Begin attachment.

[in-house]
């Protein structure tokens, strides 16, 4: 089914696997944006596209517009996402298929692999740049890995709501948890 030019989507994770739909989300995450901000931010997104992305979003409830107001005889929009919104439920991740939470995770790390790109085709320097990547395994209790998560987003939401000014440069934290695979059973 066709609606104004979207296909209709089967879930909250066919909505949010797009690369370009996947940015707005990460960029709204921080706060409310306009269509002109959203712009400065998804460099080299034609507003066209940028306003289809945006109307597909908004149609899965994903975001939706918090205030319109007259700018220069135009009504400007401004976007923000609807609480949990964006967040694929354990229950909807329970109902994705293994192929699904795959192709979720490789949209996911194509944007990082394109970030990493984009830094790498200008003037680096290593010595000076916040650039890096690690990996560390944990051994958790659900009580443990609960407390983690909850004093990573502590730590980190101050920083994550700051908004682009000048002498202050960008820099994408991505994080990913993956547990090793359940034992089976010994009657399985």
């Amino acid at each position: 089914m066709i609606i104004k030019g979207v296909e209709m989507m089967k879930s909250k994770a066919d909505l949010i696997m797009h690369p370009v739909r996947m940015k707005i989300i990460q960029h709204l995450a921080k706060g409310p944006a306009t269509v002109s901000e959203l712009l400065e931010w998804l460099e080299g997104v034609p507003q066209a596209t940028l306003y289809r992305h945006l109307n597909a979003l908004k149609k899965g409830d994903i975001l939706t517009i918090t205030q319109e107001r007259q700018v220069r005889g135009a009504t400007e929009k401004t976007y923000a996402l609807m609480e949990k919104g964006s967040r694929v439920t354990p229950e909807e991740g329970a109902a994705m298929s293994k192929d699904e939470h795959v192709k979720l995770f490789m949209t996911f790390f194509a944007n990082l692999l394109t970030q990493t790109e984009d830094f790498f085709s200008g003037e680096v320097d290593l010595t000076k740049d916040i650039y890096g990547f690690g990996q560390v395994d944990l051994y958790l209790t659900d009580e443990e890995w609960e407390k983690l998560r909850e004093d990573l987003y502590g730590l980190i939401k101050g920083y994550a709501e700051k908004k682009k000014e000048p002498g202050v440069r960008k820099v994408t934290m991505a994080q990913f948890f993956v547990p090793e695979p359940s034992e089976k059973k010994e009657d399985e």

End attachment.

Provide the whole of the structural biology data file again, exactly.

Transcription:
[in-house]
């Protein structure tokens, strides 16, 4: 089914696997944006596209517009996402298929692999740049890995709501948890 030019989507994770739909989300995450901000931010997104992305979003409830107001005889929009919104439920991740939470995770790390790109085709320097990547395994209790998560987003939401000014440069934290695979059973 066709609606104004979207296909209709089967879930909250066919909505949010797009690369370009996947940015707005990460960029709204921080706060409310306009269509002109959203712009400065998804460099080299034609507003066209940028306003289809945006109307597909908004149609899965994903975001939706918090205030319109007259700018220069135009009504400007401004976007923000609807609480949990964006967040694929354990229950909807329970109902994705293994192929699904795959192709979720490789949209996911194509944007990082394109970030990493984009830094790498200008003037680096290593010595000076916040650039890096690690990996560390944990051994958790659900009580443990609960407390983690909850004093990573502590730590980190101050920083994550700051908004682009000048002498202050960008820099994408991505994080990913993956547990090793359940034992089976010994009657399985």
């Amino acid at each position: 089914m066709i609606i104004k030019g979207v296909e209709m989507m089967k879930s909250k994770a066919d909505l949010i696997m797009h690369p370009v739909r996947m940015k707005i989300i990460q960029h709204l995450a921080k706060g409310p944006a306009t269509v002109s901000e959203l712009l400065e931010w998804l460099e080299g997104v034609p507003q066209a596209t940028l306003y289809r992305h945006l109307n597909a979003l908004k149609k899965g409830d994903i975001l939706t517009i918090t205030q319109e107001r007259q700018v220069r005889g135009a009504t400007e929009k401004t976007y923000a996402l609807m609480e949990k919104g964006s967040r694929v439920t354990p229950e909807e991740g329970a109902a994705m298929s293994k192929d699904e939470h795959v192709k979720l995770f490789m949209t996911f790390f194509a944007n990082l692999l394109t970030q990493t790109e984009d830094f790498f085709s200008g003037e680096v320097d290593l010595t000076k740049d916040i650039y890096g990547f690690g990996q560390v395994d944990l051994y958790l209790t659900d009580e443990e890995w609960e407390k983690l998560r909850e004093d990573l987003y502590g730590l980190i939401k101050g920083y994550a709501e700051k908004k682009k000014e000048p002498g202050v440069r960008k820099v994408t934290m991505a994080q990913f948890f993956v547990p090793e695979p359940s034992e089976k059973k010994e009657d399985e």